Sanna Marin is stepping down – what will this mean for Finland?

By Rebecca Hyde-Price Aggestam

Photo: The Finnish Government

Finland’s youngest prime minister will leave her post as the leader of the country’s Social Democrat party

She’s one of the most relatable figures in today’s political landscape, but Sanna Marin’s time in office is no more. It was announced on Wednesday that the Finnish prime minister Sanna Marin will be leaving her post, a position which she has held since 2019, following a defeat of the Social Democrats in a national election on Sunday.


“Now it’s time to join the ranks again and step down from the party chair’s position,” Marin said at a press conference, according to Finnish public broadcaster Yle.

With over three years under her belt, Marin has led Finland through challenging times, including a global pandemic. She has also been widely praised for her work getting Finland’s bid for Nato membership approved, along with her vocal and continued support of Ukraine. But her time in office hasn’t been without some hiccups too, including the clubbing controversy which saw supporters galvanised under the hashtag #keepdancingsanna.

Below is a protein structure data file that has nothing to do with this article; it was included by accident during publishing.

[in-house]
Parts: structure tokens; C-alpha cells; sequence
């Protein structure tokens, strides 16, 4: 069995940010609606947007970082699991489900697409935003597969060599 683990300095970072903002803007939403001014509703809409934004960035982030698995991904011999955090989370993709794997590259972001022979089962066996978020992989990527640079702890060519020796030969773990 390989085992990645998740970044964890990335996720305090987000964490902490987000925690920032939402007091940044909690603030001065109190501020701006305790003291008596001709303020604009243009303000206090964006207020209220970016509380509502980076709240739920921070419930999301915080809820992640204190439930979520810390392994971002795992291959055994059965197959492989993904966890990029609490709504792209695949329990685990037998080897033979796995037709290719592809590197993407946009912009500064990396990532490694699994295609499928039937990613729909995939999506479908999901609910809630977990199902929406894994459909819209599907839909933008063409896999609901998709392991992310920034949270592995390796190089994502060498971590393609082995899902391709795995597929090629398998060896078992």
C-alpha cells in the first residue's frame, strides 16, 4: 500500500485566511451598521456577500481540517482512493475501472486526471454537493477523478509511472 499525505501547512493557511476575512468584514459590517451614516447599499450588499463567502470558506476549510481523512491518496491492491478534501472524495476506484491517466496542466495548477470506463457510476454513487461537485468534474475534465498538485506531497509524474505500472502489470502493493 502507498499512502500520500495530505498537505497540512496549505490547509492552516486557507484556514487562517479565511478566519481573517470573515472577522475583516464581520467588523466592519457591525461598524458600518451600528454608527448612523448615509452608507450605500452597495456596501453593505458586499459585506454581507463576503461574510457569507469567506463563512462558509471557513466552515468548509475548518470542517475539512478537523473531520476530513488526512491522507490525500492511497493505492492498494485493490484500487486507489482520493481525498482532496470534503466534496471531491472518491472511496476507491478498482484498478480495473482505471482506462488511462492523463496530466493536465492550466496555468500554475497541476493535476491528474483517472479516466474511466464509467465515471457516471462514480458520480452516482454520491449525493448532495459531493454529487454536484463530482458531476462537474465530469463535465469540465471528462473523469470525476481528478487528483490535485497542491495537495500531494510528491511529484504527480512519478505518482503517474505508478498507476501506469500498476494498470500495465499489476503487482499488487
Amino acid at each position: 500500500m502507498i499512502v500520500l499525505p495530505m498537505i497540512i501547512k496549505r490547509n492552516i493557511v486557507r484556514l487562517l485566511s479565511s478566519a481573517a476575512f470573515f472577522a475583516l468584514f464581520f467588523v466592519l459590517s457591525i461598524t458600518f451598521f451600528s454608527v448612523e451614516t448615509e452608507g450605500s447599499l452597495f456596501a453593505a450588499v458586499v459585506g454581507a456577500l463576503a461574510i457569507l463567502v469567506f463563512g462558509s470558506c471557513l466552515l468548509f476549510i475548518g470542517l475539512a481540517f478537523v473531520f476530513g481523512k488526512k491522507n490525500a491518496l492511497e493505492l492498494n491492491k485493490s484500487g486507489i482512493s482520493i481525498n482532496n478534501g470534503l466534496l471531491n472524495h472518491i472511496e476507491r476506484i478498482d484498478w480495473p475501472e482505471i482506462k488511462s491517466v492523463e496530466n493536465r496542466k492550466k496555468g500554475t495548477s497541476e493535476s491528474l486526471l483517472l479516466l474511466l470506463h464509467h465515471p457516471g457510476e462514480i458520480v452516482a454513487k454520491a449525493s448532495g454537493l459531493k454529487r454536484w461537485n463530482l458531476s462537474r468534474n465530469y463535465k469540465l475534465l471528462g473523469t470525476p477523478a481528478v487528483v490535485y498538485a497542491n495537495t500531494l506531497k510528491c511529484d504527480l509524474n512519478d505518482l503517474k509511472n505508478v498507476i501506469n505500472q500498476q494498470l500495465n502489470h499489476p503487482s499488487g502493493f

Marin’s departure is one of a spate of female political leaders who recently stepped away from power, including New Zealand’s former prime minister and Labour Party leader Jacinda Ardern and Scotland’s then first minister Nicola Sturgeon.

The defeat of the Social Democrats and centre-left’s power in Finland reflects the waxing and waning of the balance between left and right in Europe. The shift in the political dynamics has also been seen here in Sweden, too. Sweden, a reliably socialist stronghold, changed course and elected Ulf Kristersson, the leader of the Moderate Party to premiership, removing the first-ever female prime minister Magdalena Andersson from the post.